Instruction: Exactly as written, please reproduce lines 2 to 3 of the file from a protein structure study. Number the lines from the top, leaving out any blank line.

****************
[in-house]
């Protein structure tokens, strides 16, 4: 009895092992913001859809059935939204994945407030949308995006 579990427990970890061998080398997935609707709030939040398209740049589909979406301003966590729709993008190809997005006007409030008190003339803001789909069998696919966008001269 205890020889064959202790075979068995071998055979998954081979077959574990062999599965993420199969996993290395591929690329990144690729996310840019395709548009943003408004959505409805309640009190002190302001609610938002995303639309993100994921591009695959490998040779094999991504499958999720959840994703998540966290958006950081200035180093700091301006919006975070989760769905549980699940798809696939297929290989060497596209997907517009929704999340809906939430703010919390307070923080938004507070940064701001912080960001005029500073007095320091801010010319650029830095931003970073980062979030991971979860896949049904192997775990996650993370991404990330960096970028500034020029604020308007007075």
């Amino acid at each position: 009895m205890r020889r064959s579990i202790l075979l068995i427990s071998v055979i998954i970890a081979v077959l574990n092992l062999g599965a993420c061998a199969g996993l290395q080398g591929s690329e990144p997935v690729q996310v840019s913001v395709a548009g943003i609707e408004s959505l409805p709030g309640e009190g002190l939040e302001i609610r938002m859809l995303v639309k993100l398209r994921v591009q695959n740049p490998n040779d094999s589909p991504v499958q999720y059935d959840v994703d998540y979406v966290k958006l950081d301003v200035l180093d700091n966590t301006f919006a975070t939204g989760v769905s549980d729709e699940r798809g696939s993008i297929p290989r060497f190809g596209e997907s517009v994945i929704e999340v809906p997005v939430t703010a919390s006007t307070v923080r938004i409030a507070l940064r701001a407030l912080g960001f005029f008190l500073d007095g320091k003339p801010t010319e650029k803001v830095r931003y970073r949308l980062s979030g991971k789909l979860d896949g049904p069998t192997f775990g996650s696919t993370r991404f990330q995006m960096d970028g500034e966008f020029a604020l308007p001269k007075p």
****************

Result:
């Protein structure tokens, strides 16, 4: 009895092992913001859809059935939204994945407030949308995006 579990427990970890061998080398997935609707709030939040398209740049589909979406301003966590729709993008190809997005006007409030008190003339803001789909069998696919966008001269 205890020889064959202790075979068995071998055979998954081979077959574990062999599965993420199969996993290395591929690329990144690729996310840019395709548009943003408004959505409805309640009190002190302001609610938002995303639309993100994921591009695959490998040779094999991504499958999720959840994703998540966290958006950081200035180093700091301006919006975070989760769905549980699940798809696939297929290989060497596209997907517009929704999340809906939430703010919390307070923080938004507070940064701001912080960001005029500073007095320091801010010319650029830095931003970073980062979030991971979860896949049904192997775990996650993370991404990330960096970028500034020029604020308007007075």
């Amino acid at each position: 009895m205890r020889r064959s579990i202790l075979l068995i427990s071998v055979i998954i970890a081979v077959l574990n092992l062999g599965a993420c061998a199969g996993l290395q080398g591929s690329e990144p997935v690729q996310v840019s913001v395709a548009g943003i609707e408004s959505l409805p709030g309640e009190g002190l939040e302001i609610r938002m859809l995303v639309k993100l398209r994921v591009q695959n740049p490998n040779d094999s589909p991504v499958q999720y059935d959840v994703d998540y979406v966290k958006l950081d301003v200035l180093d700091n966590t301006f919006a975070t939204g989760v769905s549980d729709e699940r798809g696939s993008i297929p290989r060497f190809g596209e997907s517009v994945i929704e999340v809906p997005v939430t703010a919390s006007t307070v923080r938004i409030a507070l940064r701001a407030l912080g960001f005029f008190l500073d007095g320091k003339p801010t010319e650029k803001v830095r931003y970073r949308l980062s979030g991971k789909l979860d896949g049904p069998t192997f775990g996650s696919t993370r991404f990330q995006m960096d970028g500034e966008f020029a604020l308007p001269k007075p």